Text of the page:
I am pleased that several provisions that I wrote were included in this bill. I worked with Rep. GEORGE MILLER and Rep. JERRY MCNERNEY authorize the WaterSense program that would help consumers identify water efficient products. Water efficiency saves energy by reducing the amount of energy used to heat, transport, and clean water. The savings are substantial and real. According to the Environmental Protection Agency, if only one out of every 100 American homes retrofitted their homes with water-efficient fixtures, we would save 100 GWh of electricity, enough energy to power more than 9,000 homes for an entire year, while reducing greenhouse gas emissions by 80,000 tons.
Rep. JARED POLIS and I wrote a provision that would require the Departments of Energy, Labor and Education to compile an online database for a renewable energy curriculum that would be easily accessible to community colleges, vocational schools and universities looking to create training programs but lacking local or technical expertise. The transformation to a clean energy future will require a trained workforce and our amendment would ensure that these communities, whether in rural Wyoming or urban Pittsburg, have easy access to green jobs training in new energy and new manufacturing sectors so they can prosper in a new energy economy.
I worked with Rep. ROSA DELAURO, Rep. TAMMY BALDWIN, and Rep. BRIAN BAIRD to include a provision that would allow the Secretary of Energy to create a research program to study the role that human behavior will play in energy consumption and climate change. Changing consumer behavior offers a promising opportunity to promote energy independence and reduce greenhouse gas emissions, however there is still much to be learned about the forces that drive consumer actions.
As a member of the Committee on Natural Resources, I worked to make sure that sufficient funding from the cap and trade auction would be used for domestic and international adaptation. Funding allocated under this provision would help to ensure the protection, restoration, and conservation of natural resources and enable them to become more resilient, adapt to and withstand the impacts of climate change and ocean acidification. It will require the study of how wildlife corridors will change as climate change affects migration patterns and identify the steps to minimize the effects of climate change on migratory species. It would be used to protect the public health from the effects of climate change. Internationally, it would be used to prevent the tropical deforestation that is adding billions of tons of carbon to our atmosphere.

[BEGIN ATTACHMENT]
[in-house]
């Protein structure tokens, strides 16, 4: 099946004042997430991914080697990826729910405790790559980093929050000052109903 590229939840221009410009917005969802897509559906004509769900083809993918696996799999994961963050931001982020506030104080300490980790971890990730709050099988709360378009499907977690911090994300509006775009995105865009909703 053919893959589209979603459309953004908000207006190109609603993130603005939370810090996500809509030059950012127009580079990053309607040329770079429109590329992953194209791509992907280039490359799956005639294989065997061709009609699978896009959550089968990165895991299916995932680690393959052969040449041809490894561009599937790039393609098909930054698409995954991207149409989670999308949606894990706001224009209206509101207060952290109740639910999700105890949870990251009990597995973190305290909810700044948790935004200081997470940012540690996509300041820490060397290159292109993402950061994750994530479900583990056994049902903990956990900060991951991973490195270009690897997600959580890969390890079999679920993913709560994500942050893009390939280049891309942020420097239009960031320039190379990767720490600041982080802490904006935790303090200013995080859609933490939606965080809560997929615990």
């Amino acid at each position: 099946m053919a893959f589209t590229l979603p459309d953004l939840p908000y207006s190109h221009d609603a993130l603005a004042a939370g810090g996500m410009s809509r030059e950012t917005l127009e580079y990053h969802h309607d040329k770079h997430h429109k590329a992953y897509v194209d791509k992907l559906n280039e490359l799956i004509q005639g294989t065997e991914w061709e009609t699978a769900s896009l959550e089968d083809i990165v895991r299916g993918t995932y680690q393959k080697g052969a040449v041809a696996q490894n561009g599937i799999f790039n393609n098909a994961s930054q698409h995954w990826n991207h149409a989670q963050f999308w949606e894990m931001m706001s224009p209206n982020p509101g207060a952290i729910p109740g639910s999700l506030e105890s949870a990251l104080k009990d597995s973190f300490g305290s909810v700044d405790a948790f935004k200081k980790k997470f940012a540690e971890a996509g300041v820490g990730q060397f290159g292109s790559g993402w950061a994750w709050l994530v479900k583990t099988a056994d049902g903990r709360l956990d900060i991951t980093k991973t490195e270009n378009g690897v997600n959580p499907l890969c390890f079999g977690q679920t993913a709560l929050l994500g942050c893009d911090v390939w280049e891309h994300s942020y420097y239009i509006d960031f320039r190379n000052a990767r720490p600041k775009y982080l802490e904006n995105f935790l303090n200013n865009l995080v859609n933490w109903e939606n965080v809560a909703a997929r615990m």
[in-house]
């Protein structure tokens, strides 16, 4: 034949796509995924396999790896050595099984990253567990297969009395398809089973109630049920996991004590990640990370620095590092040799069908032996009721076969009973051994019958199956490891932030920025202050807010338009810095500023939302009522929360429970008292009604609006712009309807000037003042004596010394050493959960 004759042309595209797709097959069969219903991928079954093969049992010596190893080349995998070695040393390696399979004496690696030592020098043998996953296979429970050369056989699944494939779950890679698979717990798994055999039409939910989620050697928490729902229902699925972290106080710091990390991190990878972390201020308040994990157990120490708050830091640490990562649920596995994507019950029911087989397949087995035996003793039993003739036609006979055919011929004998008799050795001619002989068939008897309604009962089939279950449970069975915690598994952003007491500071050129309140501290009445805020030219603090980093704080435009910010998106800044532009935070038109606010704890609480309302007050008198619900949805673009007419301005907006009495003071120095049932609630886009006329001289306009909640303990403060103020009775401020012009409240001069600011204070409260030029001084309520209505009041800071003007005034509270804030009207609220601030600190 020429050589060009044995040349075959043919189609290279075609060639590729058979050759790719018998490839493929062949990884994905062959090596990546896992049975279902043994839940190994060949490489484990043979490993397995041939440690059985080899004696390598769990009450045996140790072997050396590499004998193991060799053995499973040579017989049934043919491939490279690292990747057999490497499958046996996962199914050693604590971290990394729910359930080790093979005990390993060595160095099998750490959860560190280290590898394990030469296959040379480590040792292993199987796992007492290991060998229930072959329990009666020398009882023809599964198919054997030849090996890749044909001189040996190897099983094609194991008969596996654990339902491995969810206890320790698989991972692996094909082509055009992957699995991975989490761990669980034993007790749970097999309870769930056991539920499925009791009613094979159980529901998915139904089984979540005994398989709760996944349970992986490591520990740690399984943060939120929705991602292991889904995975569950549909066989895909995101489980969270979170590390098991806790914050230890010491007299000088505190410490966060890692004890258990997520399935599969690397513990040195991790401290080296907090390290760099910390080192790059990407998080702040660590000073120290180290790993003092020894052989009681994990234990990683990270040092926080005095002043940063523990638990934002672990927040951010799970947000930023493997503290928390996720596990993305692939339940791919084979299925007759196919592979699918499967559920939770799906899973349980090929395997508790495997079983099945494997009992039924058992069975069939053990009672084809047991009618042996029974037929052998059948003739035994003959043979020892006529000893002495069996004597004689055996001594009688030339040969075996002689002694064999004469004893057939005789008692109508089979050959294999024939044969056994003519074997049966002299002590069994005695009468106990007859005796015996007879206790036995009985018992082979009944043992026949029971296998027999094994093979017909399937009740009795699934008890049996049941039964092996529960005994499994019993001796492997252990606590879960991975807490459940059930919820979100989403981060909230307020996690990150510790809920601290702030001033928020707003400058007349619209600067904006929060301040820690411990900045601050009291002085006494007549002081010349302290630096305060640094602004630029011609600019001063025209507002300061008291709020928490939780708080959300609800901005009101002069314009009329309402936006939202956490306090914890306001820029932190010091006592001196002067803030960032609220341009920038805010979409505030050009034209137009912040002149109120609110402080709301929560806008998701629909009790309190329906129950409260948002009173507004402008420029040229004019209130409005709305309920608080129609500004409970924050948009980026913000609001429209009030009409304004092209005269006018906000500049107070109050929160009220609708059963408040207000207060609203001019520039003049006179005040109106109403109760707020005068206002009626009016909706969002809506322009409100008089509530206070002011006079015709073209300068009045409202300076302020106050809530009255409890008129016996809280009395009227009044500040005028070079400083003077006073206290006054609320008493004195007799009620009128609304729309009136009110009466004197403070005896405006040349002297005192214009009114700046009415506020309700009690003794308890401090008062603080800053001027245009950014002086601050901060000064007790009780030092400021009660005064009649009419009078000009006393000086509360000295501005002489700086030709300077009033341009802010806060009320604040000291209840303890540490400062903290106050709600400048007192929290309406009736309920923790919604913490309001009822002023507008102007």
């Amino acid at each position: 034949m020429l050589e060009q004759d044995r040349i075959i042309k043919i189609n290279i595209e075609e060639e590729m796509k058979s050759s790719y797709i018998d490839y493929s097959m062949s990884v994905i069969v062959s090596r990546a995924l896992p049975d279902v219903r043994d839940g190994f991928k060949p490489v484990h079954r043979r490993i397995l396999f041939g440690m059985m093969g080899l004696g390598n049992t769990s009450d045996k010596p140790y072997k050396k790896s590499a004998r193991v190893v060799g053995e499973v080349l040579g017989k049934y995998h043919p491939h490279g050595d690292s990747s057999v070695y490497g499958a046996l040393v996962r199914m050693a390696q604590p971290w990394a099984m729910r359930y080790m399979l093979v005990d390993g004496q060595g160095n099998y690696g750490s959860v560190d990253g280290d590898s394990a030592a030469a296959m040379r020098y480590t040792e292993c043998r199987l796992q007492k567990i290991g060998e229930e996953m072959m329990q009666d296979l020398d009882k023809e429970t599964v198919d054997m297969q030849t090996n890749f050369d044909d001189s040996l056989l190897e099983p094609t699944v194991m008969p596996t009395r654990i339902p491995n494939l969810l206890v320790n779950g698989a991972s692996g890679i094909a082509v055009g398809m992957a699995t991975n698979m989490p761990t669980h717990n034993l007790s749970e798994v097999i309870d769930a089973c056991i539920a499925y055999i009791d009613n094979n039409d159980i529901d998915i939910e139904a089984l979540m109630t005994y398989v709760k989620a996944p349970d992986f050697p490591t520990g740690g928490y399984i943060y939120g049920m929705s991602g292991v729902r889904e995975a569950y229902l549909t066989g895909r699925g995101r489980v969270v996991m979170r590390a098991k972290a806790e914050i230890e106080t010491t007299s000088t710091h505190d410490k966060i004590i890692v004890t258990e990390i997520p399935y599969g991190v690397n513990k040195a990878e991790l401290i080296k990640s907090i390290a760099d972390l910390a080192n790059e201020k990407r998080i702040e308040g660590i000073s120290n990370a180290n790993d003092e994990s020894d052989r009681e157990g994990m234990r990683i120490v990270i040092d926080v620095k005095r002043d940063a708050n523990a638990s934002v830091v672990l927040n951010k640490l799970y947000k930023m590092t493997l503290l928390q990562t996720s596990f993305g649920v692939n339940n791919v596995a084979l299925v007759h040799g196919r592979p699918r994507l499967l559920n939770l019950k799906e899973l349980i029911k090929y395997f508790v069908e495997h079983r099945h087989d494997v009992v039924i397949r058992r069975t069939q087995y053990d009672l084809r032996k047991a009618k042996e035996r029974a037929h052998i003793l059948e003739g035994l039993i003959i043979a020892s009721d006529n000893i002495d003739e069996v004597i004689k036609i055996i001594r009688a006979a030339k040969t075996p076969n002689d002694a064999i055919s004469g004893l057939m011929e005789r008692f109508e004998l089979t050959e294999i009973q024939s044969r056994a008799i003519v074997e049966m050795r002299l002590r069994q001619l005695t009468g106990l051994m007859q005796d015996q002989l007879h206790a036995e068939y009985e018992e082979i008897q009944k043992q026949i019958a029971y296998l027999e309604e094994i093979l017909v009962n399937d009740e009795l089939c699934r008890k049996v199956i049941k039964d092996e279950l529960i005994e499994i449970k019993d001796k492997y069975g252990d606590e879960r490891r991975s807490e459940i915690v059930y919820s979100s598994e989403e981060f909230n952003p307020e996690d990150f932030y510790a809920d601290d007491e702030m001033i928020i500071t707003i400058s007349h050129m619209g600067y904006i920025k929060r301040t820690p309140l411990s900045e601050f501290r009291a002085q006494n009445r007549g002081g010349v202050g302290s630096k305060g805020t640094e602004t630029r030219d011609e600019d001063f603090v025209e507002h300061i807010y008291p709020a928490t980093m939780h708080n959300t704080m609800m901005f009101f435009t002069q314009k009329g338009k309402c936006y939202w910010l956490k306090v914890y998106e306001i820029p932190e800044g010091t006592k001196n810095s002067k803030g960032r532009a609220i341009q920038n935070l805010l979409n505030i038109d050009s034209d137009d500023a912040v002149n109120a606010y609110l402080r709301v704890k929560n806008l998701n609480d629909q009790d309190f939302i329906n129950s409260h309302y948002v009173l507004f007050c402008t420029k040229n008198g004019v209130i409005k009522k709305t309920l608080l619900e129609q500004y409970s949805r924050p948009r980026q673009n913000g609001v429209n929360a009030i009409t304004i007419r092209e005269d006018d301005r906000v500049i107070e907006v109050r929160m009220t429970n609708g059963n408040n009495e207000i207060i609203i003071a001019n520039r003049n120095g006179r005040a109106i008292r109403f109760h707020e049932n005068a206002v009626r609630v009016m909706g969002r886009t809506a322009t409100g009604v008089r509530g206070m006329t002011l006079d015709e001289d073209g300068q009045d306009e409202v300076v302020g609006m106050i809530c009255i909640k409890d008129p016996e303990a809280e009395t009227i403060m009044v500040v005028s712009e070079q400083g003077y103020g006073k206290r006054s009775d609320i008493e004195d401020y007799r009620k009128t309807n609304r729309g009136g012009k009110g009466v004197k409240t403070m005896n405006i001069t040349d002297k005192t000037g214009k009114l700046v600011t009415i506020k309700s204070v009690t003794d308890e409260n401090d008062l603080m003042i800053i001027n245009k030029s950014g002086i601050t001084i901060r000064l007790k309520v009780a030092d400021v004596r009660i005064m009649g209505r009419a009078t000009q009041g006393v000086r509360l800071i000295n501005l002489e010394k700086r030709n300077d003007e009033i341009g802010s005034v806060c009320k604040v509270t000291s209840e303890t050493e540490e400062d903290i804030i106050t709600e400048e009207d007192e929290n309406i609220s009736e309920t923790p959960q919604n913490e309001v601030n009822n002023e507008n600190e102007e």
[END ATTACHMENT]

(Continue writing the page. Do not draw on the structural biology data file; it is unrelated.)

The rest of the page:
I remain deeply concerned that this bill does not include the necessary research and development funding that is needed to reach the 80 percent reduction target set in H.R. 2425. We will not be able to meet this goal with today's technologies, and as written, the bill does not provide the billions of dollars a year that will be needed to develop them. This is not a small or parochial concern. If Americans and others around the world are to embrace a transformation in the way we use and produce energy, they must know that our effort includes the engine to drive the innovation for that transformation. Without a very robust research effort--many billions of dollars--the vision of transformation will be a mirage and the public will know it. I have been assured by Chairman WAXMAN, Chairman MARKEY, Speaker PELOSI, members of the Administration and members of the Senate that they understand this shortcoming and that they will work with me to increase the research funding to drive the innovation we need to transform the way we produce and use energy.
Ultimately, I support this bill because doing nothing is not an option. If we continue on the same path the U.S. Global Change Research Program estimates that average global temperatures will increase 11 degrees Fahrenheit by the end of the century, causing among other effects a rise in sea level of 3 to 4 feet, completely flooding low lying areas like the Everglades and Cape Canaveral or Cape May. By passing this legislation we can slow the rate of climate change, we can create millions of new jobs, save consumers money through energy efficiency, and end our reliance on foreign fossil fuels. I urge my colleagues to support it.